New Year walk (Part 2) swans and yellowhammers

Five of the eight mute swans

Five of the eight mute swans

 

Part of the skein of pink-footed geese

Part of the skein of pink-footed geese

Eventually tearing myself away from this interesting flock of birds I continued along the track. On my right now I could see that young trees had been planted; some conifers and some young hardwood trees with bare tips just peeping out from the top of their plastic protective tubes. They were short tubes and would give little protection from roe deer, and I wondered about that. At the end of the track I cut right handed into a semi- mature sitka spruce wood. I followed a narrow track through the wood and when I came out to open fields on the far side there was another ditch, even more suitable than the first as water vole habitat. Pity they can’t be re-introduced to these ditches and waterways. I’d heard the wing beats of swans earlier but couldn’t see them. Suddenly a family of eight mute swans came low over my head, the sheer scale of them quite daunting at that close range. The sound of their wings cutting through the air is a delight, only bettered by the sound of whooper swan wings, which is always accompanied by their trumpeting sound as they communicate with each other almost continuously. As I followed the flight of the swans, there were two buzzards, one of them with a breast as white as the swans, hanging in the wind over a small wood. Amazing how they can hang in the wind almost as well as a kestrel.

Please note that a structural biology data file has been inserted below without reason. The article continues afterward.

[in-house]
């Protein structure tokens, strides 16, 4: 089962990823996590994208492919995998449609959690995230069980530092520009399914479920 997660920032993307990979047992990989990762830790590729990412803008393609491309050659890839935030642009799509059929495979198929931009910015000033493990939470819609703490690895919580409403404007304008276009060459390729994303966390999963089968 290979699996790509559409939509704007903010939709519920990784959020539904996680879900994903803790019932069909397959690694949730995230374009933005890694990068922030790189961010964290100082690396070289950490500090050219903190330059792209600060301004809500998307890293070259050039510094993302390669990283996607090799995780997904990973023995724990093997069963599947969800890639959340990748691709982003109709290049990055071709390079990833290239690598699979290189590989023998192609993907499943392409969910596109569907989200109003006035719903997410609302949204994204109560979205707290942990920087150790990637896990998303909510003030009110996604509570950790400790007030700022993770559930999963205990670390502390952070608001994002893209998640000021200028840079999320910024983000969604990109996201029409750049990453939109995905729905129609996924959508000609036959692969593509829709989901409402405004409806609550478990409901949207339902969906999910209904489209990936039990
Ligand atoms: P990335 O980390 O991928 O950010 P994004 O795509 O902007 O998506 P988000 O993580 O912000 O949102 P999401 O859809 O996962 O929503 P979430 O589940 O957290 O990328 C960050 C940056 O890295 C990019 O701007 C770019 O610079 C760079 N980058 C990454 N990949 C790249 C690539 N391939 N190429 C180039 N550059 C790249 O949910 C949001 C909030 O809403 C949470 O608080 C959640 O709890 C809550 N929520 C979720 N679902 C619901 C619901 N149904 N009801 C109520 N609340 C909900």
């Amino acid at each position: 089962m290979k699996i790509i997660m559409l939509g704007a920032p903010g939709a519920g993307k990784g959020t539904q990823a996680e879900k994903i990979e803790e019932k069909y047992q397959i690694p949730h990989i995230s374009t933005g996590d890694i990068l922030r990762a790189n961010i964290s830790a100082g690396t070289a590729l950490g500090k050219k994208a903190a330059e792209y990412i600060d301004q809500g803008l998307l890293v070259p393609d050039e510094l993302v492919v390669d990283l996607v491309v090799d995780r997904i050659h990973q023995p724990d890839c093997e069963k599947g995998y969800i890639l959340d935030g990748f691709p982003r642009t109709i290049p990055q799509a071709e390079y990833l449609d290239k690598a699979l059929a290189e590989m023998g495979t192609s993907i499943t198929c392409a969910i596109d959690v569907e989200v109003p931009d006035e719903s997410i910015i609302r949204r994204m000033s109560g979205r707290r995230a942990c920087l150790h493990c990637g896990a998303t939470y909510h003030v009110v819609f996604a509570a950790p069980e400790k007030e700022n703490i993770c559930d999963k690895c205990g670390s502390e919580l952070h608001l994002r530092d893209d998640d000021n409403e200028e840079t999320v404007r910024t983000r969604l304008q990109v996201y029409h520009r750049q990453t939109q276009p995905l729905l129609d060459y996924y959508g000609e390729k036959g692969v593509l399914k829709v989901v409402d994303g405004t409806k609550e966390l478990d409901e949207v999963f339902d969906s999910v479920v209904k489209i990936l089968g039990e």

I now headed back towards the road through another stubble field. I was surprised at the number of meadow pipits that rose ahead of me, the white feathers at either side of their tails being the main identifying feature. There was a pylon in the centre of the field and there was a row of birds on one of the wires. Initially I thought they were more meadow pipits but as I got closer I could see that some of them had bright yellow heads. A view through the binoculars confirmed that at least some of them were yellowhammers, the most I had seen together for some years. There had been a yellowhammer’s nest in a roadside hedge during the summer (not that I saw it but the cock bird was standing guard on the telephone wires above the nest every time I passed). The birds were less than quarter of a mile from the nest site and it would be good to think that these were some of the family from that nest.  Even with my two-hour walk finishing with a skein of pink-footed geese flying over my head, the yellowhammers remained the highlight.

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